Tobacco farmers coming from provinces badly hit by natural disas-ters and poverty will soon receive funds amounting to a whopping P10.69 billion intended to help improve their livelihood, Senate President Franklin M. Drilon said today.
The P10.69 billion came from the proceeds from the Sin Tax Reform Law (RA 10351) in 2013, which Drilon authored and fought for in 2012.
“These funds will enable LGUs to reach out to tobacco farmers and help them increase their productivity and income, especially now that the country’s agricultural sector is suffering from the El Niño phenomenon,” Drilon, a re-electionist senatorial candidate of the Liberal Party, said.
The four-time Senate President stressed that the amount is more than double than what these provinces used to received prior to the enactment of the Sin Tax Reform Law.
The tobacco excise tax share of all the tobacco-producing provinces as mandated by Republic Act 8240 (Burley and Native tobacco excise tax law) and RA 7171 (Virginia tobacco fund) amounted only to P5.84 billion in 2012, P3.83 billion in 2011, and P5.49 billion in 2010, he noted.
Drilon said that he is glad that with the Sin Tax Reform Law, the local government units would now have ample funding for programs which will “assist tobacco farmers to enhance their livelihood and increase their income.”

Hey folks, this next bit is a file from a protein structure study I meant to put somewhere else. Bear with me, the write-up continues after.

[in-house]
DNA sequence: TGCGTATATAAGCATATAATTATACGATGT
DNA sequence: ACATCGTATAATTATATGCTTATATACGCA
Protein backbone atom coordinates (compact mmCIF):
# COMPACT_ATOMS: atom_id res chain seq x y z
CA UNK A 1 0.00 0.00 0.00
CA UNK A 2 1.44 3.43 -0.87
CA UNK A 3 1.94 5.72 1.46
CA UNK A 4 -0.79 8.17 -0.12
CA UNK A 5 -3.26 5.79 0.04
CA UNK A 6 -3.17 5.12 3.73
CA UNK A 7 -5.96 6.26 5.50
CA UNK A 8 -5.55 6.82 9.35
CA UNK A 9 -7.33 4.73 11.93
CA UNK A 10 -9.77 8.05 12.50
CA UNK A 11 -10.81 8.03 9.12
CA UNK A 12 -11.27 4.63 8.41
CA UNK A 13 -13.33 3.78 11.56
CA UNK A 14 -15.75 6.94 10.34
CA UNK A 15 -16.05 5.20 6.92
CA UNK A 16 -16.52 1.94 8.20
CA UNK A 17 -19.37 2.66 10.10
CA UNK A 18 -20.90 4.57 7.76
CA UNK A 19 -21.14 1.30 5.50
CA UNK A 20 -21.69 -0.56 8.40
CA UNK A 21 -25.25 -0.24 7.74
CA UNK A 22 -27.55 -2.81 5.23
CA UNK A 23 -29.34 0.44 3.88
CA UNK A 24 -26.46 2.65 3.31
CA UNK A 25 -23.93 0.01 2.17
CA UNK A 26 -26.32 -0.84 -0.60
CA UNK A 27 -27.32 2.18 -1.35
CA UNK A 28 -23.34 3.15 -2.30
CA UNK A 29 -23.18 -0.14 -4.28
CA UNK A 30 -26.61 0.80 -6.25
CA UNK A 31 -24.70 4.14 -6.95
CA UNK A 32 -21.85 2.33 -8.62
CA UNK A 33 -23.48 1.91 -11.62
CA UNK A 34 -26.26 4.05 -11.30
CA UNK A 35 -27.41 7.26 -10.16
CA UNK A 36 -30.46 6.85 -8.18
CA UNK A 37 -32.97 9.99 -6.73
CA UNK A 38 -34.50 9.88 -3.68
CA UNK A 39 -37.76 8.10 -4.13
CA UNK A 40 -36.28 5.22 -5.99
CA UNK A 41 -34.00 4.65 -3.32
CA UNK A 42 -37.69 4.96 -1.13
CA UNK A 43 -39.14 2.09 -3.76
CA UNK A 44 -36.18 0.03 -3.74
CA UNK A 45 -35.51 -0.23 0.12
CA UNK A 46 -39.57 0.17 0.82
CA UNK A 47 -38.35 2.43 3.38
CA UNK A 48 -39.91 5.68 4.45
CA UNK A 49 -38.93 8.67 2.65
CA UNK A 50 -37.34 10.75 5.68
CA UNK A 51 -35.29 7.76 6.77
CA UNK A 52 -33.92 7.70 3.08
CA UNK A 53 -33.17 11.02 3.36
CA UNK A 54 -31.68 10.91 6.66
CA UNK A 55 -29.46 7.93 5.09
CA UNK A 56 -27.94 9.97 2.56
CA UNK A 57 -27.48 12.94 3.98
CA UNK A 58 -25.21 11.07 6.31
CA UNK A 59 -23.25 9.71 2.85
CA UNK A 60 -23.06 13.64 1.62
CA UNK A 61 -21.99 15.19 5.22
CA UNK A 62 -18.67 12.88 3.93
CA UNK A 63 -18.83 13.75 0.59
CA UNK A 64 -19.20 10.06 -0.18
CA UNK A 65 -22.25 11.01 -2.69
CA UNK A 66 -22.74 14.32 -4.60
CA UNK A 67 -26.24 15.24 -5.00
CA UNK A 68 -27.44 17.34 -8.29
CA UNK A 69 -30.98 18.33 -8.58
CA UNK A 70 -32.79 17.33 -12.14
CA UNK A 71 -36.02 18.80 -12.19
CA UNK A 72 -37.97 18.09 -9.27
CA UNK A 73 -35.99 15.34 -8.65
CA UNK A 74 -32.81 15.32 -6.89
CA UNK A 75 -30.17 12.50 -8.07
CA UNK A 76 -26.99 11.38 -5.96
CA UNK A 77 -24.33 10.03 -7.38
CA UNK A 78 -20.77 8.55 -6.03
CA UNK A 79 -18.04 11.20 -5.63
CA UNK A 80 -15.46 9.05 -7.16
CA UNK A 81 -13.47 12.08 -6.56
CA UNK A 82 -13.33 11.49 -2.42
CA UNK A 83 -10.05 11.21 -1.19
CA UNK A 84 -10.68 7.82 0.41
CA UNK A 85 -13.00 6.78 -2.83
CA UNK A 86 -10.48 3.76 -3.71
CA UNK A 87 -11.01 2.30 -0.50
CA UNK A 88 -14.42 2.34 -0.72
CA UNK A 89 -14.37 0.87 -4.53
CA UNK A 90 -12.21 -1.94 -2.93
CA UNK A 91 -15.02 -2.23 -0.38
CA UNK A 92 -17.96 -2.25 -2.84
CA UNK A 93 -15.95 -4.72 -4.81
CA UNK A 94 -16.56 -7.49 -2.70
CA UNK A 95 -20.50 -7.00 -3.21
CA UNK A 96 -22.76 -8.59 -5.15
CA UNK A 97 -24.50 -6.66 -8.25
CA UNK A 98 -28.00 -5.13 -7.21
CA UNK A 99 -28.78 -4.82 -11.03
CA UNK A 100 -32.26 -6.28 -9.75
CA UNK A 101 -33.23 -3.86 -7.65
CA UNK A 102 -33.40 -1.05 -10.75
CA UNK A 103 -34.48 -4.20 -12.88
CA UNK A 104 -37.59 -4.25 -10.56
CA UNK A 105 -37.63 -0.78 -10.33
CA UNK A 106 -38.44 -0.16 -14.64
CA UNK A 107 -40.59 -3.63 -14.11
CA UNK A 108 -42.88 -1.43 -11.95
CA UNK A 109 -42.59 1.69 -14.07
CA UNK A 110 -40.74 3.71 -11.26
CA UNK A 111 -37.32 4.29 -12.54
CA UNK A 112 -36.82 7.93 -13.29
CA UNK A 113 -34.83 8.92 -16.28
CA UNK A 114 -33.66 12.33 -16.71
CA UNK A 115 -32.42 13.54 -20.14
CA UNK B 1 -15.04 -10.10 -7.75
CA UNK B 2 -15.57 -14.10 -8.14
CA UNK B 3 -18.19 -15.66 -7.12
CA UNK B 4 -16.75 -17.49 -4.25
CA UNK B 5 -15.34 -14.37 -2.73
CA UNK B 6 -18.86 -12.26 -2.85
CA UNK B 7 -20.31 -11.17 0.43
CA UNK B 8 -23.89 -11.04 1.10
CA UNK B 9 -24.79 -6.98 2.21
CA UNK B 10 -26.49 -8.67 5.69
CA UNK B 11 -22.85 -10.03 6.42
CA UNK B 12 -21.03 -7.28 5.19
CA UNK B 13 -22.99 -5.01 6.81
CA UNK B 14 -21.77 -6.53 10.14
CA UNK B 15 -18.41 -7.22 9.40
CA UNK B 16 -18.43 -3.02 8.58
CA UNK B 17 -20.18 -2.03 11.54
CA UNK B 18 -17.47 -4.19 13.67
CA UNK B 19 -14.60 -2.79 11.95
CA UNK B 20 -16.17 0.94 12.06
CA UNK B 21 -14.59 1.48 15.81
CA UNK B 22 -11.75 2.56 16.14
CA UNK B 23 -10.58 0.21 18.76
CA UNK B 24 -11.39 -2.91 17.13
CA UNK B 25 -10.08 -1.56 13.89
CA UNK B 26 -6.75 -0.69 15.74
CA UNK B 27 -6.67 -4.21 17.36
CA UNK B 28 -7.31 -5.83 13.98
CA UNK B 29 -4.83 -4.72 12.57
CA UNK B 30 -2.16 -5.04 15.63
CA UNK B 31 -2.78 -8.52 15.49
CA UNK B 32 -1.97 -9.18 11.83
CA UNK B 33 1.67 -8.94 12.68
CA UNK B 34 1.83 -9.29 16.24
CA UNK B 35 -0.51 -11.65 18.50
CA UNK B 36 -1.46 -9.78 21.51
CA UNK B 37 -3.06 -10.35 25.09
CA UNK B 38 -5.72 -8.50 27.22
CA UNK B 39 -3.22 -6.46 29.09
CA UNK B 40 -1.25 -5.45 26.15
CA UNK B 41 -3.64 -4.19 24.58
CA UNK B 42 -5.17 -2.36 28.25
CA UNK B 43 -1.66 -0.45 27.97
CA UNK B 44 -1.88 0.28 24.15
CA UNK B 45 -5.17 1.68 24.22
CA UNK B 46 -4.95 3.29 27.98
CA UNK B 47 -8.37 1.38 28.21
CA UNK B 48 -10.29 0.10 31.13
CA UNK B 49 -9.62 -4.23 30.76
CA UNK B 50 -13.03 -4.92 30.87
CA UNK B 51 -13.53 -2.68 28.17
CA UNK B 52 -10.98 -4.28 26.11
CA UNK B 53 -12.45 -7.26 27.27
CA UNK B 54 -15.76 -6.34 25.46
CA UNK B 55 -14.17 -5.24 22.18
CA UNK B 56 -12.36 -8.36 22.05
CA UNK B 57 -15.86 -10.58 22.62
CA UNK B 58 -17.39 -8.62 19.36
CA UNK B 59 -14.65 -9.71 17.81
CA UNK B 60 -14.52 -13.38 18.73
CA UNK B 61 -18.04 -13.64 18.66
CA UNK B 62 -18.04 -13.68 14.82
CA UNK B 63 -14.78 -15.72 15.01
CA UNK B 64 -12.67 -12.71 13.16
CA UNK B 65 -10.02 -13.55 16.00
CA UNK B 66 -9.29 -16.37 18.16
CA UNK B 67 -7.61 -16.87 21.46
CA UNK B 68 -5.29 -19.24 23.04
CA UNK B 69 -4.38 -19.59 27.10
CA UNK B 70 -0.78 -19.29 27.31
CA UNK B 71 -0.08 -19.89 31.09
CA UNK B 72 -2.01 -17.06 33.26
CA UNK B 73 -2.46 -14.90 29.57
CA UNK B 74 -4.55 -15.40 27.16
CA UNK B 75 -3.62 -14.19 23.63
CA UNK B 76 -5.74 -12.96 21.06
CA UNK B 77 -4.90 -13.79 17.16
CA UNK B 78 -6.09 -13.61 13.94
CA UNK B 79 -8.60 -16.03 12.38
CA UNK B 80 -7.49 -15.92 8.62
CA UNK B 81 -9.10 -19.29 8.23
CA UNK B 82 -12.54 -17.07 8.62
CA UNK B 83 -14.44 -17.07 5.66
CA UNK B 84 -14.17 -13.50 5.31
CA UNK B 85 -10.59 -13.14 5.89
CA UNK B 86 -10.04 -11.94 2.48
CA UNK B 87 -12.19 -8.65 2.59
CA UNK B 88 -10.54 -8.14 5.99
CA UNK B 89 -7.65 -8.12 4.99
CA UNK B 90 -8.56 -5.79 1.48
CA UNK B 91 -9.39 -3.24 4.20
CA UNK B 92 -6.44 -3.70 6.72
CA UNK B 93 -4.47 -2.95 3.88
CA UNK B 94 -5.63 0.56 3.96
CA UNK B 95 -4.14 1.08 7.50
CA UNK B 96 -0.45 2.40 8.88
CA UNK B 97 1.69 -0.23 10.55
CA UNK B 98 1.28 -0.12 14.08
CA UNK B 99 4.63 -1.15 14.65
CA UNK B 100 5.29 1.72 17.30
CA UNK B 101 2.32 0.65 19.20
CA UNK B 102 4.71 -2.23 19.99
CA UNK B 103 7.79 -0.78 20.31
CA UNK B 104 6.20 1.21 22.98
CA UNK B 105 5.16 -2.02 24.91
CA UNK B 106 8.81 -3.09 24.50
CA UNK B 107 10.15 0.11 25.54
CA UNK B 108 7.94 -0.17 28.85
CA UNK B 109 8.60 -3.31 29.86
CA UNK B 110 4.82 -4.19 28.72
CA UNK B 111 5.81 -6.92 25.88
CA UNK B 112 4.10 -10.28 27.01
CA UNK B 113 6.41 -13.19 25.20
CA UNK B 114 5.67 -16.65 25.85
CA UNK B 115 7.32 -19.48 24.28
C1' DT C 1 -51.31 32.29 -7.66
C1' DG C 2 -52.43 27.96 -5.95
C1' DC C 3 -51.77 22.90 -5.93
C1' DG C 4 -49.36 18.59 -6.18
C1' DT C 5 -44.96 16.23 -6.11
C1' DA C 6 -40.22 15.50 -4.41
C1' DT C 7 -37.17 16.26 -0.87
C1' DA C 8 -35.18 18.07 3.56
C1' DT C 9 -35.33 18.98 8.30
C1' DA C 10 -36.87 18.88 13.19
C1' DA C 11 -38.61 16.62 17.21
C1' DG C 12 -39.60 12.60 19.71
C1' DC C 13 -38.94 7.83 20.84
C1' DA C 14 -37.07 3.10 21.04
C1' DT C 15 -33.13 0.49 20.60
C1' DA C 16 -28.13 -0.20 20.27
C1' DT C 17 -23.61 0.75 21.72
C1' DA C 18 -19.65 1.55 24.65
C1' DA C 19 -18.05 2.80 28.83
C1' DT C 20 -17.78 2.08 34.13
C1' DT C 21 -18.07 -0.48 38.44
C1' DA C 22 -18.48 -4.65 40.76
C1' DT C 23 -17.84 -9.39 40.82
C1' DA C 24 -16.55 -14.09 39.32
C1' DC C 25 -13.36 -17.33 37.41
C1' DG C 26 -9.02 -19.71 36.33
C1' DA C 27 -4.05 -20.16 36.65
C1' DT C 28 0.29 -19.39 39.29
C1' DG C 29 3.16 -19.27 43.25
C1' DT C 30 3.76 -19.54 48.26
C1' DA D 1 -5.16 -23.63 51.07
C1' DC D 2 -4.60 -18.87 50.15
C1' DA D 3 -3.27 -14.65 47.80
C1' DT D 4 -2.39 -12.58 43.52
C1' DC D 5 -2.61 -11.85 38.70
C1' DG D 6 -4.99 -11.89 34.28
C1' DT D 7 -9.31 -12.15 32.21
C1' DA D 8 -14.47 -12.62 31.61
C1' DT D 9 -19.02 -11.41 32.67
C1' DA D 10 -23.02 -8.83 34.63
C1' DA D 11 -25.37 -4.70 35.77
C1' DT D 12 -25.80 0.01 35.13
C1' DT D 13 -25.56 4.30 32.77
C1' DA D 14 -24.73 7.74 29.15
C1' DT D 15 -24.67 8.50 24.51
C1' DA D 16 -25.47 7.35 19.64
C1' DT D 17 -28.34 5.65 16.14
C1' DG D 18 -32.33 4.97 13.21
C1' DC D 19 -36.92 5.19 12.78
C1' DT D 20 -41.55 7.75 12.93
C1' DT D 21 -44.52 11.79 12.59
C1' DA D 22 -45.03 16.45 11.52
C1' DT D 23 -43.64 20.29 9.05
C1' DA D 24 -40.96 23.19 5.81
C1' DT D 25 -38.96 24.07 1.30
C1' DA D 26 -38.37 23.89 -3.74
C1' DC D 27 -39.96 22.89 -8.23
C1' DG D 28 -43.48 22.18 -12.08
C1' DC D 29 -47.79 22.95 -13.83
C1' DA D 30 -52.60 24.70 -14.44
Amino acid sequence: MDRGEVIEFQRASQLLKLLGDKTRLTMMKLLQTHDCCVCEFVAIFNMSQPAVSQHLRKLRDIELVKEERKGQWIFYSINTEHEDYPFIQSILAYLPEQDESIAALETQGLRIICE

“I am particularly proud that because of the Sin Tax Reform Law, poor and fourth-class cities and municipalities such as the city of Candon in Ilocos Sur, and the towns of Qui-rino and Mallig in Isabela will now have additional funds,” Drilon said.
Candon City is the highest recipient of shares with P356.9 million, while the towns of Quirino and Malig will getP29.6 million and P14.9 million, respec-tively.
Drilon said that the P10.69 billion allotment will go a long way in alleviating “the conditions of tobacco farmers and their families, who are often among the nation’s poorest.”
“Considering that the province of Isabela, like so many others, has been under a state of calamity due to the dry spells brought by El Niño, our poor far-mers need all the help we can provide through these funds,” he pointed out.
Isabela has declared a state of emergency last October 2015, following the widespread agricultural damage, amounting to P705 million, caused by El Niño to the province.
“The situation in Isabela, Ilocos Sur, and other provinces are already alarming in terms of their effects to the livelihood of our people, and demands actions and solutions from the national government such as the release of these funds,” he said.
“This achievement would have been virtually impossible without the excise taxes on tobacco under the Sin Tax Reform Law, which brought billions to the national coffers,” Drilon underscored.
He noted that the collections on excise taxes in 2015 reached P140 billion, which has been the source of funds for the Philhealth enrolment of 15 million indigent families and two million senior citizens.
Drilon then urged the Department of Budget and Management and the LGUs concerned to closely monitor the provision of the funds “to make sure that the funds are actually reaching farmers for whom they are intended to.”
Other tobacco producing LGUs who will be top recipients of the sin tax collections include Cabugao (P331,288,034), Narvacan (P276,896,635), Sta. Cruz (P264,492,112), San Juan (P239,652,663), Santiago (P232,386,288), Sinait (P196,236,833) Magsingal (P183,072,230) in Ilocos Sur, Balaoan (P320,426,556) in La Union, and Batac (P178,024,130) in Ilocos Norte, among others.